If you’re a sportscaster, you likely have a love/ hate relationship with road games. We get to travel to unique places and see cool things on the dime of the team we cover. We also get sent to places where, unless you have friends and family to visit, there is no reason for anyone to intentionally go. Many people view sportscasting as a glamorous job, but us sportscasters know better.
I’ve been a professional sportscaster for about eight years and went on the most demanding road trip of my career last week. We left at 6 a.m. on Sunday, Jan. 3 and got back at 2 in the morning on Sunday, Jan. 10. We went through four states and spent approximately 35 hours in a bus that bears a strong resemblance to the one from the movie “Major League.”
Here are a few highlights and lowlights from the expedition:
*We left at early Sunday so we could make it to Denver in time to make the Nuggets game in the evening. Leading up to the game I emailed Nuggets Media Relations Director Tim Gelt requesting a media credential and he kindly granted my request. I had the opportunity have a nice conversation with Jason Kosmicki, the Nuggets play-by-play announcer. I discovered that he’s originally from my home state of Nebraska and he generously agreed to listen to and critique a clip of my work. The game itself was pretty dead and there were only two other people in the press area because the Broncos were playing the Chargers for the #1 seed in the NFL playoffs at the same time. [Special thanks to BSN blogger Harrison Wind (Twitter @NBAWind) who showed me around the building and helped me from getting lost in the huge arena.]
*We had a day off on Monday so I was able to get most of my game prep for the next day finished early and enjoyed the excellent craft beer selection in Denver. I reconnected with a friend from my college days and used Uber for only the second time in my life. My driver Salim promised to listen to our game and follow up after. I’m still waiting with baited breath for that follow up…
*Tuesday was game day and the broadcast went smoothly. Presentation got a nice win over Johnson & Wales. After the win the coach was so happy he took the entire team out to Red Lobster. This is especially notable because usually budget limitations mean that traveling with an NAIA team requires you to subsist off of a diet of pizza, subs, and fast food.
*Wednesday was a travel day and we rode the bus from Denver to Omaha. We stopped half way through to have a shoot around and made it to Omaha by 8 p.m. My family lives in a small town 20 minutes from Omaha and we met up for a late dinner. During the season, living six hours from home and having the demanding schedule of a sportscaster means I don’t get to see family very frequently. It was a special treat to stop at home.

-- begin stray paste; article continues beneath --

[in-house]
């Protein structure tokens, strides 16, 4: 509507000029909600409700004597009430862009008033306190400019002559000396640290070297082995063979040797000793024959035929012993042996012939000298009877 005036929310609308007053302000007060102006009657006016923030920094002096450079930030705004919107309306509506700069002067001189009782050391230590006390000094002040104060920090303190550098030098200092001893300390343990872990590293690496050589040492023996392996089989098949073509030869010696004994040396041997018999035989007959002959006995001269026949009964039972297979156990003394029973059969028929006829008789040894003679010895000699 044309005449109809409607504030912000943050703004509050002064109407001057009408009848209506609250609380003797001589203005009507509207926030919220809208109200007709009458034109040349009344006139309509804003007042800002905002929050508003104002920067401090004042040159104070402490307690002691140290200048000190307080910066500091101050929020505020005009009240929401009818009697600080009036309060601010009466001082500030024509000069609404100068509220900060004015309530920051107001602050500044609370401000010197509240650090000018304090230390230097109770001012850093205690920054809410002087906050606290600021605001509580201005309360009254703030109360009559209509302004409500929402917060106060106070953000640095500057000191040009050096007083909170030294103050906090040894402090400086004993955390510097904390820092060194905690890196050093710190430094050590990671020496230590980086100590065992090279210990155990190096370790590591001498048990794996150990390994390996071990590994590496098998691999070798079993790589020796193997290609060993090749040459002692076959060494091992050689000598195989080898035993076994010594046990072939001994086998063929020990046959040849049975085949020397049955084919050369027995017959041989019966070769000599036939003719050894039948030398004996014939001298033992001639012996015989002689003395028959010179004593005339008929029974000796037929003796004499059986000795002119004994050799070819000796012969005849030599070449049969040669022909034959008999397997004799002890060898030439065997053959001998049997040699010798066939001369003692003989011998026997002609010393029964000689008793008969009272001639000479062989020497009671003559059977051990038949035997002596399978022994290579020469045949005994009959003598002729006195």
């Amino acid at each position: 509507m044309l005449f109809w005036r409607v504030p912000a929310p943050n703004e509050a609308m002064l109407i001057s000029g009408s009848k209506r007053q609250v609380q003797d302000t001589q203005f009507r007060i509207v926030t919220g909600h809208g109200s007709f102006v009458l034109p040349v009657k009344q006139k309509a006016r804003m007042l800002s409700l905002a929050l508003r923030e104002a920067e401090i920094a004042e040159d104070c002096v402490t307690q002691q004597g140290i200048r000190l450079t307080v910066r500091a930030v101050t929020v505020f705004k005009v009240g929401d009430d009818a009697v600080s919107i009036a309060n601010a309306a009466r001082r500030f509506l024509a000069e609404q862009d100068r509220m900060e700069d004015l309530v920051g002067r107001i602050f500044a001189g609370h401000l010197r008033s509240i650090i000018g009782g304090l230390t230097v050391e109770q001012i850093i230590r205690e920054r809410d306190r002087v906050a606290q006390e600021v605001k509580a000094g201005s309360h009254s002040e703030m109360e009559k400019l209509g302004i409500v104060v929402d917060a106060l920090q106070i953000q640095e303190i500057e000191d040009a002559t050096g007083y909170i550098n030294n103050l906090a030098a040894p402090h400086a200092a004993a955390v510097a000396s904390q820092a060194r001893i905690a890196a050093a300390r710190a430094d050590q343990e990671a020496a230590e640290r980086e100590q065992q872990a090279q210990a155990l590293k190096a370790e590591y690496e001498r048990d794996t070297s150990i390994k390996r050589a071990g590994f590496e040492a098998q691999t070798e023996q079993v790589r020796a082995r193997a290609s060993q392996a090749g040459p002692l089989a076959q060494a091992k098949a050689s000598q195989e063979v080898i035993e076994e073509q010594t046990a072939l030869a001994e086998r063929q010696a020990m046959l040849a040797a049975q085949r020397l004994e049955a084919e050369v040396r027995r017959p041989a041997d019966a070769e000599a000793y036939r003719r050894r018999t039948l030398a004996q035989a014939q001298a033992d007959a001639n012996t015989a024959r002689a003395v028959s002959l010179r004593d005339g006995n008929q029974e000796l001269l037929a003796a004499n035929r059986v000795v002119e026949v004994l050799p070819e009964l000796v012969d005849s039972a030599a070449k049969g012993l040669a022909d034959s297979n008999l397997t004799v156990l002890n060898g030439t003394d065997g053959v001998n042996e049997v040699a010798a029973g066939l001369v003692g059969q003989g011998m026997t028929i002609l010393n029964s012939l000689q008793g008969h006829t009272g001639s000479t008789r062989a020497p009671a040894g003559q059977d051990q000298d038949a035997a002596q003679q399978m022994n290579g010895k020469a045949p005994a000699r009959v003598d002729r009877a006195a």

*We had our second day off with no games or travel on Thursday. On Wednesday, the team’s Thursday shootaround plans fell through and being from the area they asked if I knew a gym they could get into. I made a few calls and we ended up practicing at my old high school. Since I had home court advantage, I challenged our assistant coach, a former pro player overseas, to a game of pig and won! The team still hasn’t let him forget about it.
*Friday, I finished game prep and we bussed 4.5 hours from Omaha to Forest City, Iowa. The team lost to Waldorf College. After the game, the head coach was upset and made the entire team wait to eat dinner for two hours. We stopped at Taco Bell on the way back to Omaha (No Red Lobster after losses, I guess). We zipped back to Omaha for one more evening.
*I had done much of my Saturday game prep ahead of time, but had to wake up early to touch up my notes. I had lunch with my youngest sister, who had been unable to make it to our first rendezvous. Presentation played well against a very good team — Bellevue University — but the zebras weren’t as upset- minded, calling the game in a way that awarded Bellevue 49 free throws and Presentation just 22. We then bussed home with a few pit stops and got back at 2 a.m. Sunday morning.
I wrote this blog not to say “look at me I’m awesome,” or to say “woe is me,” for spending 35 hours on a bus that feels every bump in the road. Instead, I wanted to write about this because the times I’m on the road and journeying through the evening are when I feel the most like I’m making it. My dues are being paid each mile along the way and one day, because of this travel and this journey, I’ll be riding home on a charter plane looking back on this seven- day road trip through South Dakota, Colorado, Nebraska, and Iowa and laughing.